Could the sport’s anti-establishment spirit ever be compatible with the traditionalism of the Olympics? We headed to London’s biggest skate parks to find out
Earlier this month, the Olympics announced five new additions to its upcoming 2020 games in Japan. These included climbing, baseball, karate, surfing, and – most controversially of all – skateboarding. Despite the International Skateboarding Federation calling the move a triumph for the sport, many have been feeling more mixed emotions about the decision. The magazine Thrasher published an article lampooning the idea last week, and there’s now an online petition working towards having it removed from the next Olympics.
Skateboarding, like surfing in its early days, has an anti-establishment ethos. As revealed by the 2001 documentary film Dogtown And The Z Boys, vertical transition skating was created in the mid-1970’s by pioneers like Tony Alva, Stacey Peralta and Jay Adams. Alva and his crew broke into the back gardens of houses in Southern California and skated the drained swimming pools wherever they found them. They played a game of cat and mouse with the police and would regularly be chased out of private properties by irate owners or the agents of law enforcement.
Flash forward to the mid-1980s and you have the emergence of street skating; a far more do it yourself version of skating where the cityscapes became personal skate parks. Many skate videos, like Transworld’s 1999 film Feedback, document the antagonism skaters faced from the general public and the police as they were berated, or even arrested, for just trying to document their tricks.
So could skateboarding ever really be compatible with the competitive traditionalism that’s associated with the Olympics? We visited two of London’s key skate parks – The Undercroft on the South Bank and Meanwhile Gardens in Westbourne Park – to hear more about what skateboarders had to say about the Olympic news.
“It wasn’t a surprise, I was expecting it for a while and I’m quite interested to see which skaters will participate in the next Olympic Games. It’s been commercial for a long time now and it’s quite bad for the image of skateboarding I think. It can’t be a really serious sport because skateboarding is about being free and having fun with your friends on the street. For me, that’s what skateboarding is all about. You take a breath and decompress. There are a lot of very athletic skateboarders like the ones you would see at the X Games or The Berrics and I think you’ll see the kind of skaters that represent the commercial side of the sport. They’re going to be at the Olympic games for sure.”
“Yeah, it was bound to happen eventually. I think it was just a matter of time before it got recognised. I’m not really sure what I think about the whole thing, to be honest. There’s more and more competitions like Street League for example which has been going on for a long time and has been very successful and popular as well. I think in the Olympics it would be the same format as Street League really. I think it will bring a lot of publicity to skateboarding. When you watch the pros actually do their thing in competition it inspires you to pick up a skateboard and think ‘oh I want to be like that’ so they’re definitely going to be some inspiration there and people who skate aren’t going to stop because it’s in the Olympics. They do it for the love of it and will keep doing it until they’re battered and bruised and can’t do it anymore.”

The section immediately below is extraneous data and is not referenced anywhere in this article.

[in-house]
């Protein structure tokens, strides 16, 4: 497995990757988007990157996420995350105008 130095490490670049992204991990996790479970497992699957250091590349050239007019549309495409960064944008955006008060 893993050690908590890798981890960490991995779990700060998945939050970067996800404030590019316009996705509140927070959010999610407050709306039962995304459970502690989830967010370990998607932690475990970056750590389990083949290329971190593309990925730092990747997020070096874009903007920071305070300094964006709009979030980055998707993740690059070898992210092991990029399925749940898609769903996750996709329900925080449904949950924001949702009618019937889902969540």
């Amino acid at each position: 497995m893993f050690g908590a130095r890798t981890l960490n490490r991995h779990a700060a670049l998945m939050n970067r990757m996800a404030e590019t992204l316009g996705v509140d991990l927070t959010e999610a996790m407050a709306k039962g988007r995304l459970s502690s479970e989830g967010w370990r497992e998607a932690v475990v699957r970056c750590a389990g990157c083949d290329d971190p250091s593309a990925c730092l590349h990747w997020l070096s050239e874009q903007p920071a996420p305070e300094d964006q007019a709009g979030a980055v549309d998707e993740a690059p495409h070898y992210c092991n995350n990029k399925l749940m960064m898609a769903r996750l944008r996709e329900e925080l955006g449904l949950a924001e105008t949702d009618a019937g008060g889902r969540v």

“What is skateboarding? It’s a life choice that gets you away from the mainstream, it’s something that you can do independently. We all know the basic facts of having fun on a skateboard but, when it comes to the Olympics, I don’t think there’s a finishing line in skateboarding. If you grow up kind of skating the streets within your own environment to get away from all of that kind of jock bollocks it’s a bit of an insult really. Unfortunately, we live in an era where capitalism has taken over society more than ever and big sports brands entering skateboarding has created this opportunity for us to be in the Olympic games in 2020. It’s a shame to see the influence of what the sports brands have brought into our scene. They’ve made their decision, it’s going to be in, so we’re just going to have to watch it and I suppose if funding is going to hit skateparks that will be good for the next generation of skaters. But they’ve got to understand that they have to support local independent skateboard brands for them to survive so the scene survives because it’s skateboarders that run it.”
“It’s just another way to merchandise skateboarding and make money off of it, that’s the best way to describe it. If you skate you skate for yourself, you don’t skate for anyone else in the world and whoever goes to the Olympics is just a showman. That’s what it is. It’s a business. The best thing about skateboarding is no one can judge you no one can score that. It’s not a sport like that it’s a feeling. No words can actually explain skateboarding, it’s something that when you start it you can’t finish it and you’ll never stop for the rest of your life.”